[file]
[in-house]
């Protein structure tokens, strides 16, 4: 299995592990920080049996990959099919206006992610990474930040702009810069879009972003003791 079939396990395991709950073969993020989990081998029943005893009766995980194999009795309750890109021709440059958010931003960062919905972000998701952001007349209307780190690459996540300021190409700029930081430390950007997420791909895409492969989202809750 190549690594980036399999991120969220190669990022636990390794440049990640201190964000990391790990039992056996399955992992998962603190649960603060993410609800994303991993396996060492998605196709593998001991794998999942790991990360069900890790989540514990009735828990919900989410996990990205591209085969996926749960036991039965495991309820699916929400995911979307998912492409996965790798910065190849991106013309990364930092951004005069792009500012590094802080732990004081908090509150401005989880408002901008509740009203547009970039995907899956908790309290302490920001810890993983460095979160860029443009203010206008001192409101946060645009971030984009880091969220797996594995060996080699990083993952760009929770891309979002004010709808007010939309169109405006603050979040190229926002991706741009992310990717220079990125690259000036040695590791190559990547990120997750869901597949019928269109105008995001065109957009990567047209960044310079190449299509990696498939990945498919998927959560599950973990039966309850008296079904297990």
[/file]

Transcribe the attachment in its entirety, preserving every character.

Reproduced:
[in-house]
């Protein structure tokens, strides 16, 4: 299995592990920080049996990959099919206006992610990474930040702009810069879009972003003791 079939396990395991709950073969993020989990081998029943005893009766995980194999009795309750890109021709440059958010931003960062919905972000998701952001007349209307780190690459996540300021190409700029930081430390950007997420791909895409492969989202809750 190549690594980036399999991120969220190669990022636990390794440049990640201190964000990391790990039992056996399955992992998962603190649960603060993410609800994303991993396996060492998605196709593998001991794998999942790991990360069900890790989540514990009735828990919900989410996990990205591209085969996926749960036991039965495991309820699916929400995911979307998912492409996965790798910065190849991106013309990364930092951004005069792009500012590094802080732990004081908090509150401005989880408002901008509740009203547009970039995907899956908790309290302490920001810890993983460095979160860029443009203010206008001192409101946060645009971030984009880091969220797996594995060996080699990083993952760009929770891309979002004010709808007010939309169109405006603050979040190229926002991706741009992310990717220079990125690259000036040695590791190559990547990120997750869901597949019928269109105008995001065109957009990567047209960044310079190449299509990696498939990945498919998927959560599950973990039966309850008296079904297990």